1.The spiral and diagonal patterns of facilitation provide for an optimal contraction of major muscle component. 2.In a pattern of movement the muscle contract from their completely lengthened state to their completely shortened state. 3.Starting position (lengthened state) of a given pattern the major muscle components are in their completely lengthened state, the fibres of related muscles are subjected to maximum stretch for facilitation.

4.When major muscle component contract., the subject or pattern, moves the part from the lengthened range through the available Range Of Motion to the shortened range. 5.In the shortened range of pattern the major muscle component have reached their completely shortened state within the anatomical structure. 6.The half between lengthening and shortening range is referred as Middle Range.

Positioning of a pattern
1.Positioning of a pattern in lengthened range of a pattern requires consideration of all the components of motion from proximal to distal. E.g. flexion extension are considered first. 2.The MMC of flexion or extension are considered first 3.The motion relative to the midline is next considered. If adduction required is moved to abduction. 4.Rotation is considered last. If external rotation, the part is place in internal rotation 5. All components are combined for diagonal placement

As a pattern of motion initiated . The diagonal line of pattern is refered as Groove of the pattern The normal subject readily demonstrates greater strength when he performs in the groove of the pattern

Upper Extremity D1 Flexion


Starting position
Shoulder extension, abduction and internal rotation; forearm pronation; wrist extension and ulnar deviation; finger extension

Hand positions (for R side)


L hand in palm of patient had, R hand on distal, anterior/medial arm

Movements
Shoulder flexion, adduction and internal rotation; scapular elevation and abduction; forearm supination; wrist flexion and radial deviation; finger flexion

Upper Extremity D1 Extension


Starting position
Shoulder flexion, adduction and external rotation; forearm supination; wrist flexion and radial deviation; finger flexion

Hand positions (for R side)


L hand on distal, posterior/lateral arm, R hand on dorsal/ulnar aspect of hand/fingers

Movements
Shoulder extension, abduction and internal rotation; scapular depression and adduction; forearm pronation; wrist extension and ulnar deviation; finger extension

Upper Extremity D2 Flexion


Starting position
Shoulder extension, adduction and internal rotation; forearm pronation; wrist flexion and ulnar deviation; finger flexion

Hand positions (for R side)


L hand on dorsal aspect of hand, R hand on posterior arm

Movements
Shoulder flexion, abduction and external rotation; scapular elevation and adduction; forearm supination; wrist extension and radial deviation; finger extension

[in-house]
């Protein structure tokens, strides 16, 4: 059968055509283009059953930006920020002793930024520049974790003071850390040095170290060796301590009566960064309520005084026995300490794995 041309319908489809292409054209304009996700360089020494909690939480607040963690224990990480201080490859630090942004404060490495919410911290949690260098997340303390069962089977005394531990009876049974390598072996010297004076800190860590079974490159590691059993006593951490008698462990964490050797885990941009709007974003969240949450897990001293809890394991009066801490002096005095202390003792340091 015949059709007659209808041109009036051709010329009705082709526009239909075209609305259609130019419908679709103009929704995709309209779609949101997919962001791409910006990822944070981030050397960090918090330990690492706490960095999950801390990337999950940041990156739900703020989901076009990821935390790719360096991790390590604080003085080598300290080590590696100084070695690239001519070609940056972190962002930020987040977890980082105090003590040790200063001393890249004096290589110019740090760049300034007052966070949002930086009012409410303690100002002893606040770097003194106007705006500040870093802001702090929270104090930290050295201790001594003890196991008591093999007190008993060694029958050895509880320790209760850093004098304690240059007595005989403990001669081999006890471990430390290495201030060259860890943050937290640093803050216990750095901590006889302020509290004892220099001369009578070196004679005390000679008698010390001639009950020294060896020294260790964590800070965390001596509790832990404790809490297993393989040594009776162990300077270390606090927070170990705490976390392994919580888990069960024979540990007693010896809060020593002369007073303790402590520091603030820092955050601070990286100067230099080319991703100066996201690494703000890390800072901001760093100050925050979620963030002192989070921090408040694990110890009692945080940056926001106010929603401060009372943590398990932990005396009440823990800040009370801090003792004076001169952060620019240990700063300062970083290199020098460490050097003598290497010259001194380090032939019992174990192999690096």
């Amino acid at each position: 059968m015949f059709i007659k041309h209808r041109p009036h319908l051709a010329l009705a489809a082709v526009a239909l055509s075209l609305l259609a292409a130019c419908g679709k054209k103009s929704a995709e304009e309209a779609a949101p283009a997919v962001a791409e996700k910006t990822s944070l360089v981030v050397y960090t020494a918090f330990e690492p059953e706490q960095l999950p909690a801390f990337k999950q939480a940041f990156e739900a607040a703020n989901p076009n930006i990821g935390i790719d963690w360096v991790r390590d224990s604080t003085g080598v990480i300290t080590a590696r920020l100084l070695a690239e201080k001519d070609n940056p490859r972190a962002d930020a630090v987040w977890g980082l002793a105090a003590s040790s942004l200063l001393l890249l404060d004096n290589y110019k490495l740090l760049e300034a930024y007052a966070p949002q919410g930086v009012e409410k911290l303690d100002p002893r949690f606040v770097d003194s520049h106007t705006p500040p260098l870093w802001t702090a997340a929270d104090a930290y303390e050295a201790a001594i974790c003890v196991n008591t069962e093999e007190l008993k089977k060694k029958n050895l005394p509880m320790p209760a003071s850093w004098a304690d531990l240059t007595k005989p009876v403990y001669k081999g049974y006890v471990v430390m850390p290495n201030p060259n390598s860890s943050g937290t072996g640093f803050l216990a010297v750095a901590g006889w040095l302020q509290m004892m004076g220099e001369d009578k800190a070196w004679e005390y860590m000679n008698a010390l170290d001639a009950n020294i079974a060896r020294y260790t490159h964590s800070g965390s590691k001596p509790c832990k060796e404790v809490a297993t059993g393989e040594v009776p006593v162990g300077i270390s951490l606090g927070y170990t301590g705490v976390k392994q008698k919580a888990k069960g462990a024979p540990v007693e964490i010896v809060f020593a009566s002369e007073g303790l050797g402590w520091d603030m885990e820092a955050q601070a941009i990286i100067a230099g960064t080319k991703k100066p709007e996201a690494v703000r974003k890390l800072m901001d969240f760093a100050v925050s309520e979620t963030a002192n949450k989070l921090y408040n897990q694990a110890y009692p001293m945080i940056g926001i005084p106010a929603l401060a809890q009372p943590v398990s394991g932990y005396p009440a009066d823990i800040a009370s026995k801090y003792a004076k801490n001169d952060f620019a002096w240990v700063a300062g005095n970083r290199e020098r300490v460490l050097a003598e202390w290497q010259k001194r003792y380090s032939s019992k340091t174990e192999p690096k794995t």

Upper Extremity D2 Extension


Starting position
Shoulder flexion, abduction and external rotation; forearm supination; wrist extension and radial deviation; finger extension

Hand positions (for R side)


L hand around distal humerus, R hand in athletes palm

Movements
Shoulder extension, adduction and internal rotation; scapular depression and abduction; forearm pronation; wrist flexion and ulnar deviation; finger flexion

Lower Extremity D1 Flexion


Starting position
Hip extension, abduction and internal rotation; ankle plantarflexion; foot eversion; toe flexion

Hand positions (for R side)


L hand on distal, anterior/medial thigh, R hand on medial dorsal aspect of foot

Movements
Hip flexion, adduction and external rotation; ankle dorsiflexion; foot inversion; toe extension

Lower Extremity D1 Extension


Starting position
Hip flexion, adduction and external rotation; ankle dorsiflexion; foot inversion; toe extension

Hand positions (for R side)


L hand on distal, posterior/lateral thigh, R hand on lateral plantar aspect of foot

Movements
Hip extension, abduction and internal rotation; ankle plantarflexion; foot eversion; toe flexion

Lower Extremity D2 Flexion


Starting position
Hip extension, adduction and external rotation; ankle plantarflexion; foot inversion; toe flexion

Hand positions (for R side)


L hand on distal, anterior/lateral thigh, R hand on dorsal lateral aspect of foot

Movements
Hip flexion, abduction and internal rotation; ankle dorsiflexion; foot eversion; toe extension

Lower Extremity D2 Extension


Starting position
Hip flexion, abduction and internal rotation; ankle dorsiflexion; foot eversion; toe extension

Hand positions (for R side)


L hand on distal, posterior/medial thigh, R hand on plantar medial aspect of foot

Movements
Hip extension, adduction and external rotation; ankle plantarflexion; foot inversion; toe flexion

Summary
PNF is a manual therapy approach that applies postures, movement patterns, contacts, cues, and goals. All = Maximally facilitating. Treatment is based on improving function, and using functions that are possible to reach those are attainable goals. PNF lends itself to use as an adjunct to other treatment approaches.